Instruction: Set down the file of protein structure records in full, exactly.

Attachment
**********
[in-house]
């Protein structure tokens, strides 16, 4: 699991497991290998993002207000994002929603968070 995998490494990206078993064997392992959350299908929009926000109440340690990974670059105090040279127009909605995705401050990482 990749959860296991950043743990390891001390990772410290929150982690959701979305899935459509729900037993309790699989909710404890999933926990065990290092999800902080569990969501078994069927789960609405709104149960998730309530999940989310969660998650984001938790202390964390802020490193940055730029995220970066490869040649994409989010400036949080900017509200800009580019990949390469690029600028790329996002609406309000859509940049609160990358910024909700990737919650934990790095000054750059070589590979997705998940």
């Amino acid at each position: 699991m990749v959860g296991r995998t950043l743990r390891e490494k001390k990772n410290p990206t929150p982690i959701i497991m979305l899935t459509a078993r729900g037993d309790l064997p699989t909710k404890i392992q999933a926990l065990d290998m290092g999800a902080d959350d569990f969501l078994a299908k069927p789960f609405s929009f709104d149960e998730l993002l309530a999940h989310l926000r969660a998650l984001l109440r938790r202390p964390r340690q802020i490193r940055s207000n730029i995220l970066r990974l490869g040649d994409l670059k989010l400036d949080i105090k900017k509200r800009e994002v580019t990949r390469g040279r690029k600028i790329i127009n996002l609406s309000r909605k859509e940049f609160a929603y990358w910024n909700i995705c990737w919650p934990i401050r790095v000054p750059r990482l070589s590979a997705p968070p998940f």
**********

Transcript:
[in-house]
């Protein structure tokens, strides 16, 4: 699991497991290998993002207000994002929603968070 995998490494990206078993064997392992959350299908929009926000109440340690990974670059105090040279127009909605995705401050990482 990749959860296991950043743990390891001390990772410290929150982690959701979305899935459509729900037993309790699989909710404890999933926990065990290092999800902080569990969501078994069927789960609405709104149960998730309530999940989310969660998650984001938790202390964390802020490193940055730029995220970066490869040649994409989010400036949080900017509200800009580019990949390469690029600028790329996002609406309000859509940049609160990358910024909700990737919650934990790095000054750059070589590979997705998940």
């Amino acid at each position: 699991m990749v959860g296991r995998t950043l743990r390891e490494k001390k990772n410290p990206t929150p982690i959701i497991m979305l899935t459509a078993r729900g037993d309790l064997p699989t909710k404890i392992q999933a926990l065990d290998m290092g999800a902080d959350d569990f969501l078994a299908k069927p789960f609405s929009f709104d149960e998730l993002l309530a999940h989310l926000r969660a998650l984001l109440r938790r202390p964390r340690q802020i490193r940055s207000n730029i995220l970066r990974l490869g040649d994409l670059k989010l400036d949080i105090k900017k509200r800009e994002v580019t990949r390469g040279r690029k600028i790329i127009n996002l609406s309000r909605k859509e940049f609160a929603y990358w910024n909700i995705c990737w919650p934990i401050r790095v000054p750059r990482l070589s590979a997705p968070p998940f």